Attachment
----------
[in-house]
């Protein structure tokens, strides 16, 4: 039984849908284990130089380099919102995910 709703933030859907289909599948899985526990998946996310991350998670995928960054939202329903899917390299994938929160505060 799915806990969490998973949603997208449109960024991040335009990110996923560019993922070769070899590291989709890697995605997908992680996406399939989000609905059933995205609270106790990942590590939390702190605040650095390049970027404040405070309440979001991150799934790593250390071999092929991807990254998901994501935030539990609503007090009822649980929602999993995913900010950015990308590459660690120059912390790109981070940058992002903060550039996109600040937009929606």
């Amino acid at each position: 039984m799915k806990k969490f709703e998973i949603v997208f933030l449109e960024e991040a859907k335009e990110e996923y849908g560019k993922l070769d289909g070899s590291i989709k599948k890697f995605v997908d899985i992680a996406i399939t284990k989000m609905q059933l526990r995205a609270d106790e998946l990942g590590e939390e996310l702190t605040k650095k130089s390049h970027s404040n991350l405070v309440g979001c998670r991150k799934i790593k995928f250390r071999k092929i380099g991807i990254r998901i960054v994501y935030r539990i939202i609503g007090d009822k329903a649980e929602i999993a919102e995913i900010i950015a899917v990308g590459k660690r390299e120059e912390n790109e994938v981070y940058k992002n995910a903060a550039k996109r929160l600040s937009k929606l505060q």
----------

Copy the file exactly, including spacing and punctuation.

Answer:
[in-house]
């Protein structure tokens, strides 16, 4: 039984849908284990130089380099919102995910 709703933030859907289909599948899985526990998946996310991350998670995928960054939202329903899917390299994938929160505060 799915806990969490998973949603997208449109960024991040335009990110996923560019993922070769070899590291989709890697995605997908992680996406399939989000609905059933995205609270106790990942590590939390702190605040650095390049970027404040405070309440979001991150799934790593250390071999092929991807990254998901994501935030539990609503007090009822649980929602999993995913900010950015990308590459660690120059912390790109981070940058992002903060550039996109600040937009929606």
């Amino acid at each position: 039984m799915k806990k969490f709703e998973i949603v997208f933030l449109e960024e991040a859907k335009e990110e996923y849908g560019k993922l070769d289909g070899s590291i989709k599948k890697f995605v997908d899985i992680a996406i399939t284990k989000m609905q059933l526990r995205a609270d106790e998946l990942g590590e939390e996310l702190t605040k650095k130089s390049h970027s404040n991350l405070v309440g979001c998670r991150k799934i790593k995928f250390r071999k092929i380099g991807i990254r998901i960054v994501y935030r539990i939202i609503g007090d009822k329903a649980e929602i999993a919102e995913i900010i950015a899917v990308g590459k660690r390299e120059e912390n790109e994938v981070y940058k992002n995910a903060a550039k996109r929160l600040s937009k929606l505060q």